Hey you don't even need to practice to be good at the piano: http://todayhealth.t...-savant?lite. More seriously I have no idea how good this guy is (i.e. is he a scratch type musician or a touring pro).

Recent research has suggest the idea of the young learning better is petty much crap.  Take learning a language. Adults learn much faster than young kids. The difference is your perception. A 7 year old with a 1000 word vocabulary might be considered fluent. A 30 year old with a 2000 word vocabuary talks like a 10 year old.  There are exceptions where somethings do seem to have a age basis.

But in general, keep it simple. You haven't practiced the right things long enough to be good. And yes the amount of practice required is more than anyone other than a teenager with very few outside requirements can do.



View PostTiemco, on 26 January 2013 - 01:57 PM, said:

View PostJon Robert, on 26 January 2013 - 12:14 PM, said:

The golf ball does not know how old you are

The golf course does not know how old you are

Can you hit 670yds in 3 shots? If you can then you are not too old.   "The USGA installed a new tee off the (formerly) 609-yard par-5 16th at Olympic Club. The hole can now be stretched to 670 yards, making it the longest par 5 on the PGA TOUR."
http://www.golf.com/...par-5-16th-hole

The only remaining issue then is accuracy. Again age does not equate to wildness. Generally youth equates to wildness.
Age more relates to being distracted by all kinds of stuff like wives, kids, payments, grand kids, pets and all the other trappings of age. A young person may think hitting that ball is the only important thing on the planet. An old person knows better.  Can you be focused when hitting a golf ball?

I’m not sure I buy the young neuron argument stuff.  There are old and fat golfers that will beat the pants off young kids. It is golf not boxing or Navy Seal training. No offence to the author of post #9 " If you want to be a concert pianist, you have to start young."  There have been autistic people who have never trained their young nothing sit down and play like a world class performer from the very first note. As a result I think that we all have "golf" in us it is just a matter of can we bring it out. That is the hard part. Young people can learn and develop all the wrong things just as easily as the right things. Age has a way of revealing which is which. You the OP hopefully have an advantage of sifting through all the crap to find the good stuff because I assume you are not going to sit down and from the very first note.....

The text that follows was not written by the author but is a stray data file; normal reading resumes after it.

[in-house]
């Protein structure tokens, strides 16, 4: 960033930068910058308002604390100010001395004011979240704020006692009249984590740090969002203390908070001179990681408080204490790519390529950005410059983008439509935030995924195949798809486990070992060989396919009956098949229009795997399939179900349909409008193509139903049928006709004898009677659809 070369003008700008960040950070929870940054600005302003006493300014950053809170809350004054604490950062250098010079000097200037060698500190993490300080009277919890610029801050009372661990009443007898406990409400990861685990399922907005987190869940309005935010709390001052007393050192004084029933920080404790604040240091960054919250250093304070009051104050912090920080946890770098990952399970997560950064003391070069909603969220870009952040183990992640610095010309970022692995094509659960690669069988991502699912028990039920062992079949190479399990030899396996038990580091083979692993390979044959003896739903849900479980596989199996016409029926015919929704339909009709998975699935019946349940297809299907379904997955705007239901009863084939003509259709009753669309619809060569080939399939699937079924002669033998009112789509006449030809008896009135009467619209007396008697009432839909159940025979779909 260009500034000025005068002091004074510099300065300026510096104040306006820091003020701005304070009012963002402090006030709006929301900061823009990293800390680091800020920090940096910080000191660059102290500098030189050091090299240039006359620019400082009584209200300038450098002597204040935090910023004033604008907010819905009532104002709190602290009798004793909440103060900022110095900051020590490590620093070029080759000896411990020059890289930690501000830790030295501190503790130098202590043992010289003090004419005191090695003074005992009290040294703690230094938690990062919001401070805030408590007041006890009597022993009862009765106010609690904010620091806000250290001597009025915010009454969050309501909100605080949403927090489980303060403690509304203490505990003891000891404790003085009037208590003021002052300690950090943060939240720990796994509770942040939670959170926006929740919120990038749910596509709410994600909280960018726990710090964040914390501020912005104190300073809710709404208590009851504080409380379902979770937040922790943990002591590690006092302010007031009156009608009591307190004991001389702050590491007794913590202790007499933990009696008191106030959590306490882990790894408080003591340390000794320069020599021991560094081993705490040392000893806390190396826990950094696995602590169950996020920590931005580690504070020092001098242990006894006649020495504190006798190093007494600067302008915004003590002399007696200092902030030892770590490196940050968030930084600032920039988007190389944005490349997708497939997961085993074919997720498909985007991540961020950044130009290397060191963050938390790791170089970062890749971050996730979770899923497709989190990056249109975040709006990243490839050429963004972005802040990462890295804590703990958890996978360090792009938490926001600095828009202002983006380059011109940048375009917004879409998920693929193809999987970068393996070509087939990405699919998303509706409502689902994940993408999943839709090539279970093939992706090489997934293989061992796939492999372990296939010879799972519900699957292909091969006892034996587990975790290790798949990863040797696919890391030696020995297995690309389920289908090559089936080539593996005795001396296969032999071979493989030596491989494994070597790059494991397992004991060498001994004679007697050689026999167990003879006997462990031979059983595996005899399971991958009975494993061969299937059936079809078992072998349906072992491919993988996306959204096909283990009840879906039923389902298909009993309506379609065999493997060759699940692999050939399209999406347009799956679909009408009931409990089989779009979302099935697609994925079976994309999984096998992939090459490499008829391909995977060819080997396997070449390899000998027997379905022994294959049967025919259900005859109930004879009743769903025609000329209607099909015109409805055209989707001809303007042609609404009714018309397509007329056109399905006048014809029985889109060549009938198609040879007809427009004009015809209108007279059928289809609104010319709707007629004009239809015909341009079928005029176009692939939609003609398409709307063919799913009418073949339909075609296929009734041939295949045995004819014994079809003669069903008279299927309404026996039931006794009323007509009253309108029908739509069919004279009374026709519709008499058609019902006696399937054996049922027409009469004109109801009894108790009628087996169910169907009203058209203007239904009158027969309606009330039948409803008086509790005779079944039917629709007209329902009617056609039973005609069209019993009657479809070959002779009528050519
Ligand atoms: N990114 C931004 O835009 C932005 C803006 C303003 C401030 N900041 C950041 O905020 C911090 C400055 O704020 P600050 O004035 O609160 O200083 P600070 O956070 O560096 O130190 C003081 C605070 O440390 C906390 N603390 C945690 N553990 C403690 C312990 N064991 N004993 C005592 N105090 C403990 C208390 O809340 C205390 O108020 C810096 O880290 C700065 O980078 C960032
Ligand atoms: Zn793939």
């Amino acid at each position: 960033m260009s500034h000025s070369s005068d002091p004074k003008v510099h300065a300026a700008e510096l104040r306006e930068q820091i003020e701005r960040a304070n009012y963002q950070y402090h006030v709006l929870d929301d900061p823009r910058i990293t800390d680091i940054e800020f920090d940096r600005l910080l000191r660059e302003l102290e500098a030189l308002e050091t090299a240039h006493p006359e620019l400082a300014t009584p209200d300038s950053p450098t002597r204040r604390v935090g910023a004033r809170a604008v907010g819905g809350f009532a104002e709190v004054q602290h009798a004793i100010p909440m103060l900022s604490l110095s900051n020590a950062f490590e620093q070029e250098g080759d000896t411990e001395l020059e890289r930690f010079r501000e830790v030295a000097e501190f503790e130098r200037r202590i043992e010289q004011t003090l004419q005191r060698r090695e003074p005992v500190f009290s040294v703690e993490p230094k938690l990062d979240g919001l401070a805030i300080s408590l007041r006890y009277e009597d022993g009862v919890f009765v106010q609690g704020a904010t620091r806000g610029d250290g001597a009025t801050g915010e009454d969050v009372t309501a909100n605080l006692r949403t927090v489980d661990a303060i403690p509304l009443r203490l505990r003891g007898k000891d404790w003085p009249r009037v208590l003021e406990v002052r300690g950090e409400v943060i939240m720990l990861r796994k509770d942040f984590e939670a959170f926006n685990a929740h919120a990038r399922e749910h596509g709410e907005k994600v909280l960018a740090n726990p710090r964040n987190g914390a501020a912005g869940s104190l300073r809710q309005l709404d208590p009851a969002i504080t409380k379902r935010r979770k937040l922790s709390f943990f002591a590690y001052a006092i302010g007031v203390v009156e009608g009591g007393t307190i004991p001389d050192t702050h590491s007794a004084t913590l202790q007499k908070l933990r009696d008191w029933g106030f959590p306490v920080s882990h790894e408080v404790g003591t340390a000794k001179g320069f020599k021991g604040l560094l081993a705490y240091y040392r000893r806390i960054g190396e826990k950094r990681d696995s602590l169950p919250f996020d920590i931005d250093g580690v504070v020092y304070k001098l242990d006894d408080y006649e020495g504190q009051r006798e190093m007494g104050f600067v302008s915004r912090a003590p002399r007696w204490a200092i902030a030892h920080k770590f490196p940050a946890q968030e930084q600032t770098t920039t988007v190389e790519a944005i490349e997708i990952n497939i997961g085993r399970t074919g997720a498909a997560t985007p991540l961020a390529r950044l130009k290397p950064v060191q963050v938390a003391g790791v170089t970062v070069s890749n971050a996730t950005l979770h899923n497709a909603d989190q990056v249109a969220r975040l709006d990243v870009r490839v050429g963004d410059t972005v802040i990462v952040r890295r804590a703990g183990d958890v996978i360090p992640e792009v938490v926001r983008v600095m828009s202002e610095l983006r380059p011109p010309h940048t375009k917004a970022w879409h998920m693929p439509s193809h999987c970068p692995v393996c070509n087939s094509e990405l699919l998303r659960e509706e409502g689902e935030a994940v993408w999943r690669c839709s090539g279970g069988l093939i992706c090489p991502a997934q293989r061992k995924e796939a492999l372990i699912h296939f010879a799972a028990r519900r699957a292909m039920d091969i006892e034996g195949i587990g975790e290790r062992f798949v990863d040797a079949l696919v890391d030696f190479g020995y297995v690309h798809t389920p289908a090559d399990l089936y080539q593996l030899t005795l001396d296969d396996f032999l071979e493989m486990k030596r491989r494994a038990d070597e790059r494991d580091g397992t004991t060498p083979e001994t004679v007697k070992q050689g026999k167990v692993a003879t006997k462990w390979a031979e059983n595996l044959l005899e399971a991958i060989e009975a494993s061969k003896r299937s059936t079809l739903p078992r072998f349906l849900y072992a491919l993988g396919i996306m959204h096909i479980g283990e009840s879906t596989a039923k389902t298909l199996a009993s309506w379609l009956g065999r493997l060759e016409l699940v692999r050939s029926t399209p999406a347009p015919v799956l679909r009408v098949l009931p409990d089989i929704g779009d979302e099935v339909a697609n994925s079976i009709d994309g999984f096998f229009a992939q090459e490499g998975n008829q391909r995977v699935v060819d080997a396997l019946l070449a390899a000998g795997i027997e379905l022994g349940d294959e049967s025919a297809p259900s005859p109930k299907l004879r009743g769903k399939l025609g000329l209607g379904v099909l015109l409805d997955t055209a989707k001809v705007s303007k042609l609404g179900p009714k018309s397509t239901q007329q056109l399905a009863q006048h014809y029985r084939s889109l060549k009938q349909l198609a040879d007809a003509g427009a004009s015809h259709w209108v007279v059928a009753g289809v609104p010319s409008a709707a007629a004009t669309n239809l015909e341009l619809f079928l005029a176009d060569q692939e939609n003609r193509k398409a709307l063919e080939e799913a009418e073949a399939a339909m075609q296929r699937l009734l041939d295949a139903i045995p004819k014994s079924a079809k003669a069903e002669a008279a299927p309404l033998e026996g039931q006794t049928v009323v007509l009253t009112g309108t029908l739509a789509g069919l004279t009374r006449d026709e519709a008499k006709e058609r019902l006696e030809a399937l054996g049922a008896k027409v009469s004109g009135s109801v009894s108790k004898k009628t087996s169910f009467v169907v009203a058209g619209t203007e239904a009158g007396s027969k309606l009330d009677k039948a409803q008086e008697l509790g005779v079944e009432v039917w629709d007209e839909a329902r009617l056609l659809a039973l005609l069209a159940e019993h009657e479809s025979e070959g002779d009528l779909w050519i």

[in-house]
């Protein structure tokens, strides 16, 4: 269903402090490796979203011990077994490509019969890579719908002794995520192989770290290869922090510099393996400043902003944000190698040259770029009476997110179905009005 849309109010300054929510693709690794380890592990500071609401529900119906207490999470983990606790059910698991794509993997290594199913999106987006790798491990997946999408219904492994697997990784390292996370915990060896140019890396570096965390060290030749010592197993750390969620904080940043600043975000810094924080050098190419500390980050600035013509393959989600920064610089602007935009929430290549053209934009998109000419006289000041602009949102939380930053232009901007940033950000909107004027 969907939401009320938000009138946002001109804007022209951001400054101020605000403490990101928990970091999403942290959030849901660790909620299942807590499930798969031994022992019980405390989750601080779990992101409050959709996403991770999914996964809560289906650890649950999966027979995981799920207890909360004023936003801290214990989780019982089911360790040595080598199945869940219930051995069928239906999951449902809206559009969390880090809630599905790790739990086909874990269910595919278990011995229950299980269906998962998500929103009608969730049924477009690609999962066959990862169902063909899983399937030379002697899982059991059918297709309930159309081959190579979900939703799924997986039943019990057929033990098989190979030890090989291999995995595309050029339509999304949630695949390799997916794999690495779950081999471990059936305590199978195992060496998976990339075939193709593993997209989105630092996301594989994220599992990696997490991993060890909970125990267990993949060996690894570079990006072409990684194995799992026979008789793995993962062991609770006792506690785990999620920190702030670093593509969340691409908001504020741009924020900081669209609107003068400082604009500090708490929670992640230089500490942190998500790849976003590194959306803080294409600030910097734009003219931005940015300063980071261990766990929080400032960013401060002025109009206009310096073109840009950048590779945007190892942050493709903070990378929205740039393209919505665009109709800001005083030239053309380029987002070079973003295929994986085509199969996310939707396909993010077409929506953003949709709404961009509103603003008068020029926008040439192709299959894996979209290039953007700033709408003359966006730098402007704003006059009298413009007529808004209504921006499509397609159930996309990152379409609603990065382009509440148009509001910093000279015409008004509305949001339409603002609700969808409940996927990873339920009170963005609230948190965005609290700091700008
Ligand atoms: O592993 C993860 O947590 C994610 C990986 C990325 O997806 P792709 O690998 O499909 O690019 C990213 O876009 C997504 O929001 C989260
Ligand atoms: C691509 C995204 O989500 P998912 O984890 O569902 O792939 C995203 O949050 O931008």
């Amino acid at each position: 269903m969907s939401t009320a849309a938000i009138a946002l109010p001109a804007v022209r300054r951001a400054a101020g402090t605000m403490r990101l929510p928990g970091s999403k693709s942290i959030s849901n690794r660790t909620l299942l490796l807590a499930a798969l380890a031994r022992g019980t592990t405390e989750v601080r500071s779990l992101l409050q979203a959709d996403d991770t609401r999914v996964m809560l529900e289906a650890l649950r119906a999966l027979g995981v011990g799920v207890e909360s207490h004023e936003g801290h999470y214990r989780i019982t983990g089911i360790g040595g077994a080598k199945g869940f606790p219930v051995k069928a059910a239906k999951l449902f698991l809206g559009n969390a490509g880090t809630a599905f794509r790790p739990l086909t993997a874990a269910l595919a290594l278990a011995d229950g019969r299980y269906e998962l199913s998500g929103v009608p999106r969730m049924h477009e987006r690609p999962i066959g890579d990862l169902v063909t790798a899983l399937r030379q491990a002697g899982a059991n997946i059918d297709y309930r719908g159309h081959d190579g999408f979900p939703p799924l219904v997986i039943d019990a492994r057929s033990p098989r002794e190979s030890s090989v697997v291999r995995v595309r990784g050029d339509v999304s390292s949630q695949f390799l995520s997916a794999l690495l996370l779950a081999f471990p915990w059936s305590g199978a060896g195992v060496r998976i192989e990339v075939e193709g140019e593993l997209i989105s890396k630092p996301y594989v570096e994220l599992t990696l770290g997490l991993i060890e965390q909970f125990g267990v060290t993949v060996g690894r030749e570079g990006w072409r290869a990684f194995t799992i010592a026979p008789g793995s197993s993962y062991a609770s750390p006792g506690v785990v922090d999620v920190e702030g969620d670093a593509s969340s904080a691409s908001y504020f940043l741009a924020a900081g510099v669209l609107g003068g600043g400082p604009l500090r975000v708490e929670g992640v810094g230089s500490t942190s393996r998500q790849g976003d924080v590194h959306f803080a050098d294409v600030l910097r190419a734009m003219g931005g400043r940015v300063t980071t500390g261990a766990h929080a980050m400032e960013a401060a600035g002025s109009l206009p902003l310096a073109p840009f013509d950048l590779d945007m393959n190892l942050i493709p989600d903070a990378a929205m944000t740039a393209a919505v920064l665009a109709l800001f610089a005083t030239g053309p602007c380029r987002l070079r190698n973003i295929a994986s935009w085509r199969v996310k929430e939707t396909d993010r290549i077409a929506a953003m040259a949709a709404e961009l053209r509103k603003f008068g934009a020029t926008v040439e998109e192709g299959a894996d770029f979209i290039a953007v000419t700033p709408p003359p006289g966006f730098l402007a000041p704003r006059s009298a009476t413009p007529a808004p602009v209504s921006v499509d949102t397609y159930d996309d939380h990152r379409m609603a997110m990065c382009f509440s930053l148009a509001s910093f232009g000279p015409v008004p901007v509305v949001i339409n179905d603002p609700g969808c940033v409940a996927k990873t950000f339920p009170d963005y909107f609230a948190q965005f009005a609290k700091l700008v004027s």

I will admit the piano analogy is a bit flawed since it involves a lot more than just moving your fingers, but all concert pianists started young (and had a gift for music that can't be taught).  It is true that there are savants/autistics that can play the piano very well, but even they discovered the instrument at a very young age, and the ones you hear about generally do receive instruction from an early age.  This mirrors what you see in golf, in that you find some very young kids that seem to have a knack for the game, and their talent is nutured, but even then, that is no guarantee of becoming a great tour player.  I agree that you can become a very good golfer if you start later in life, especially if you are athletic, but to be a successful tour player, especially in this day and age, I would say it's basically impossible to do so if you start in your late teens, early twenties.  That doesn't mean you can't be a scratch player, or your club champion, but to reach that top level, it's not realistic.

P.S.  To my knowledge, there are no practicing concert pianists that are autistic/savants with mental disabilities.  While they might be proficient at the piano, they generally lack the ability to play the more difficult pieces with the speed, accuracy, emotion, and tonal color as someone without those handicaps.


#13 DaveLeeNC

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Posted 26 January 2013 - 03:34 PM

IMHO, it is unlikely that you will be as good starting golf now as you would be had you started at age 6. But that doesn't mean that you can't play some pretty darned good golf and quite possibly play better than 95% of the golfing population. The stuff on the website is probably true ON AVERAGE, but says nothing about what YOU can do starting now.

dave

#14 Jon Robert

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Posted 26 January 2013 - 04:06 PM

View PostTiemco, on 26 January 2013 - 01:57 PM, said:

View PostJon Robert, on 26 January 2013 - 12:14 PM, said:

The golf ball does not know how old you are

The golf course does......................................st note.....